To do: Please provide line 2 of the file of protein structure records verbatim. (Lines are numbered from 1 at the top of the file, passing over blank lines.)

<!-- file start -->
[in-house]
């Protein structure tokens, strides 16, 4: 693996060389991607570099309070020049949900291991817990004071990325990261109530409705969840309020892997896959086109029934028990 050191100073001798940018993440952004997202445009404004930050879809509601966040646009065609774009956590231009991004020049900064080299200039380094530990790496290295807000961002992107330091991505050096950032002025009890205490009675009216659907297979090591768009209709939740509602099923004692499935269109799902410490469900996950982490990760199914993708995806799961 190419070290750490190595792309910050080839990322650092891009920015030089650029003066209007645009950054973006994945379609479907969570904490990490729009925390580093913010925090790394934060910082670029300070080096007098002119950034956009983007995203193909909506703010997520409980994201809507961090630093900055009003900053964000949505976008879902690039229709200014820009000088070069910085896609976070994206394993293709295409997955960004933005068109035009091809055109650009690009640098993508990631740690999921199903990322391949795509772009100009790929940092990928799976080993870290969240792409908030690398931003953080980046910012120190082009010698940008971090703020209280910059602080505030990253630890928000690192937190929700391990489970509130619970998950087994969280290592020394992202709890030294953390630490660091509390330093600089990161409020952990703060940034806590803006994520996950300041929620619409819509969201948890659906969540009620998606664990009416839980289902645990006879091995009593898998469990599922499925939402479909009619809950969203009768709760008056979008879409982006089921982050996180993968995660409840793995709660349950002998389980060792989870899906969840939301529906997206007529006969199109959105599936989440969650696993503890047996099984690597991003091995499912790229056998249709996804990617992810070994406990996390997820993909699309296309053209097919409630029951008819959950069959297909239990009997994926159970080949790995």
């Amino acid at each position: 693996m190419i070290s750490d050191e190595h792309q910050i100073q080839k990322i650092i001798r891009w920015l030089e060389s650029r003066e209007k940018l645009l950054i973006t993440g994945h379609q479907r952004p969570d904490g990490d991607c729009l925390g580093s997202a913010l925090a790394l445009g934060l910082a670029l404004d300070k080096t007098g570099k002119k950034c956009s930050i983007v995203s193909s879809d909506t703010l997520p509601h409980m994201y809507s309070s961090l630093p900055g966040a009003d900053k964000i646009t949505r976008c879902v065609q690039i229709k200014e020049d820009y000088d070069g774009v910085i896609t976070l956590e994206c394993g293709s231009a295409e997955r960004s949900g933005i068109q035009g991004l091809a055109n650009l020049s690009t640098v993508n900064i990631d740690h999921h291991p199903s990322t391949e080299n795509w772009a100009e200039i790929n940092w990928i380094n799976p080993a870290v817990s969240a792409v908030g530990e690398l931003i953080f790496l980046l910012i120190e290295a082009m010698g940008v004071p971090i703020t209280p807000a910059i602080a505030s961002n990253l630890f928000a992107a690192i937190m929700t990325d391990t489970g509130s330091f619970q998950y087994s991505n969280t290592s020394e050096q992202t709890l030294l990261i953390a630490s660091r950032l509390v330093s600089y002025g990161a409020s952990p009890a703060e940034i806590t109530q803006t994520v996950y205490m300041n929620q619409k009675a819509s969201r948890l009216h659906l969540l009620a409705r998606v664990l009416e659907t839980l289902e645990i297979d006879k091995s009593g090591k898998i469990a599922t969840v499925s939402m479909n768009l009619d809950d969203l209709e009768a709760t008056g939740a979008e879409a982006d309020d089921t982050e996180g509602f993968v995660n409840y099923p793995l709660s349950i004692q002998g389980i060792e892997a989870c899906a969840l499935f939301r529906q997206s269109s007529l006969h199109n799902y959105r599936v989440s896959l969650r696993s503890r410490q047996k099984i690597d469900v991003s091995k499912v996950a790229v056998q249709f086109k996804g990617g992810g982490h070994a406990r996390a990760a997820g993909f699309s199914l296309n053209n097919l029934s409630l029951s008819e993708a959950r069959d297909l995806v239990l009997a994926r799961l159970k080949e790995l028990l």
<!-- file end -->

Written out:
């Protein structure tokens, strides 16, 4: 693996060389991607570099309070020049949900291991817990004071990325990261109530409705969840309020892997896959086109029934028990 050191100073001798940018993440952004997202445009404004930050879809509601966040646009065609774009956590231009991004020049900064080299200039380094530990790496290295807000961002992107330091991505050096950032002025009890205490009675009216659907297979090591768009209709939740509602099923004692499935269109799902410490469900996950982490990760199914993708995806799961 190419070290750490190595792309910050080839990322650092891009920015030089650029003066209007645009950054973006994945379609479907969570904490990490729009925390580093913010925090790394934060910082670029300070080096007098002119950034956009983007995203193909909506703010997520409980994201809507961090630093900055009003900053964000949505976008879902690039229709200014820009000088070069910085896609976070994206394993293709295409997955960004933005068109035009091809055109650009690009640098993508990631740690999921199903990322391949795509772009100009790929940092990928799976080993870290969240792409908030690398931003953080980046910012120190082009010698940008971090703020209280910059602080505030990253630890928000690192937190929700391990489970509130619970998950087994969280290592020394992202709890030294953390630490660091509390330093600089990161409020952990703060940034806590803006994520996950300041929620619409819509969201948890659906969540009620998606664990009416839980289902645990006879091995009593898998469990599922499925939402479909009619809950969203009768709760008056979008879409982006089921982050996180993968995660409840793995709660349950002998389980060792989870899906969840939301529906997206007529006969199109959105599936989440969650696993503890047996099984690597991003091995499912790229056998249709996804990617992810070994406990996390997820993909699309296309053209097919409630029951008819959950069959297909239990009997994926159970080949790995």